Democratic gubernatorial candidate Roy Barnes said Wednesday he would be ready to ask a federal judge for more time to work out a long-standing water dispute between Georgia, Alabama and Florida.
He said he was concerned the three states couldn't meet a 2012 deadline on water-sharing and a mediator might be needed in the mix.
Barnes spoke on the matter after a news conference off the Chattahoochee River, after accepting the endorsement of Georgia Conservation Voters. He also unveiled a plan to make water planning and conservation a priority as governor.
"If we're going to provide economic opportunity and improved quality of life for Georgia's businesses and citizens, we've got to work towards solutions and solve our ongoing water crisis," he said.
Judge Paul Magnuson ruled in July 2009 that Lake Lanier should not be used as a municipal water tap and that area governments had three years to either seek congressional approval or work out a solution with Florida and Alabama.
If neither could be achieved, metro Atlanta governments could no longer use Lanier for drinking water and Gainesville could only tap into it at 1970s levels.
"The deadline poses problems, we've known that all along," said Brian Robinson, spokesman for Republican nominee Nathan Deal, in response to Barnes' comments.
"Basically Nathan's water plan is to negotiate in good faith with the two new governors of Florida and Alabama. We have a clean slate; we can get off to a good start and hopefully find some common ground."
Robinson added, "We've already seen some progress on the court level because the court ruled this year that the other states can't use the endangered species act as a negotiating tool against us. They were doing that to keep flows at a certain level down there at the Apalachicola Bay."
Georgia has asked a federal appeals panel to overturn Magnuson's ruling, asserting the judge misinterpreted laws governing who can take water from Lake Lanier. Gainesville is one of the Georgia appellants.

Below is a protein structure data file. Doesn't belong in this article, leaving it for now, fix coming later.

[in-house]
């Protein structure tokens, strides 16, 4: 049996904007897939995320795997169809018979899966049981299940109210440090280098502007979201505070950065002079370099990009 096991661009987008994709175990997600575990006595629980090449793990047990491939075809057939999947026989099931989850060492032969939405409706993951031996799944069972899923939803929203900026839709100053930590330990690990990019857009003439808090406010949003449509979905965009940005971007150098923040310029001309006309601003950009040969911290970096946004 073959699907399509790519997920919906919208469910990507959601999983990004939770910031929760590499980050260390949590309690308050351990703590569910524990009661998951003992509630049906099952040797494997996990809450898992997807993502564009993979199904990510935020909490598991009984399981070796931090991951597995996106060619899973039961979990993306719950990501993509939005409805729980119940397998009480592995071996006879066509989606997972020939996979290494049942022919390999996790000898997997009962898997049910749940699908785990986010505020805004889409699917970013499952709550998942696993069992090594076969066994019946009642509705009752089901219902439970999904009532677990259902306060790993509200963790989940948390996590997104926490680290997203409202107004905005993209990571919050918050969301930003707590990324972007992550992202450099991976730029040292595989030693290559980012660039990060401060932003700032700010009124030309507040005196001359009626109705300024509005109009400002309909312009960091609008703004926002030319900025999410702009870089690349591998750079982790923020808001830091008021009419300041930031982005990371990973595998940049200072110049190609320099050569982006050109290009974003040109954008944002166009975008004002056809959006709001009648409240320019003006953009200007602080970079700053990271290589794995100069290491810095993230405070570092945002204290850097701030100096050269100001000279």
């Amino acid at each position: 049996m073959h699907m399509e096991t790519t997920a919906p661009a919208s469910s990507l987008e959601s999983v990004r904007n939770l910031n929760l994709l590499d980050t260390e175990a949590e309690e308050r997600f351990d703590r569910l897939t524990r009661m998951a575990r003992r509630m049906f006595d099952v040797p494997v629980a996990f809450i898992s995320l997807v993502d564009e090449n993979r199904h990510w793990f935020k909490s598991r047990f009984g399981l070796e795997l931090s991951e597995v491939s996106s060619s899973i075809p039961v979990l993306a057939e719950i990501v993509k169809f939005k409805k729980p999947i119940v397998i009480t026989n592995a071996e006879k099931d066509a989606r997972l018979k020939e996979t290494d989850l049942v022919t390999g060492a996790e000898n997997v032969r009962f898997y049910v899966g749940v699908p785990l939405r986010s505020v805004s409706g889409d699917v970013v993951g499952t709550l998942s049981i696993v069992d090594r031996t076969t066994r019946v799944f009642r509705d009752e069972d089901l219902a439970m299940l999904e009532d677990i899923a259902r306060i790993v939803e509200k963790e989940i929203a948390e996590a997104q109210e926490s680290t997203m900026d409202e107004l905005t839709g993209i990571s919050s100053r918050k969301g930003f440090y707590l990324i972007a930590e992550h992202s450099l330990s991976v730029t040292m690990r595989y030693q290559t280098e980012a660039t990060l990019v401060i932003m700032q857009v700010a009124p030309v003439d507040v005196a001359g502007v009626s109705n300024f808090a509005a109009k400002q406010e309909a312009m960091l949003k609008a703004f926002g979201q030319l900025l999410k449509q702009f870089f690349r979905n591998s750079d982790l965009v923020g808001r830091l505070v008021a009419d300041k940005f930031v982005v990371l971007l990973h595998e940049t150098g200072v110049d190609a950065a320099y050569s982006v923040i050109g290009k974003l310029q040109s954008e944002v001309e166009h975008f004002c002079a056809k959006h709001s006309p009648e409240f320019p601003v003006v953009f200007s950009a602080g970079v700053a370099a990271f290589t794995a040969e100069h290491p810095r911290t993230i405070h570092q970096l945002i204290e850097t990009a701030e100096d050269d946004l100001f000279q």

Val Perry, executive vice president of the Gainesville-based Lake Lanier Association, said he believes asking Magnuson for an extension of the ruling might be needed at some point.
But he doesn't think talks between the states should end too soon.
"We're going to have new governors in January. ... Before we give up, 18 months before the deadline, I think we should make sure that those new governors understand the issues and find a way to get this done," Perry said.
The U.S. Army Corps of Engineers, which manages Lake Lanier, "won't do anything ... unless Congress tells them too, and Congress won't vote on anything until there's some meeting of the minds of the governors," he added.
Sally Bethea, executive director of Upper Chattahoochee Riverkeeper, said she believes elected officials better heed Magnuson's ruling to the letter.
"Given what we've heard to date from (him), he intends to see this thing done by 2012," she said.
"I don't think banking on any extensions would be a prudent thing to do. I think this is a judge who is a bit puzzled why there hasn't more progress made to date.
"I believe everybody involved needs to assume that this is a hard deadline and all three states have got to show a willingness to try to come to some sort of an arrangement."
Staff writer Melissa Weinman contributed to this report.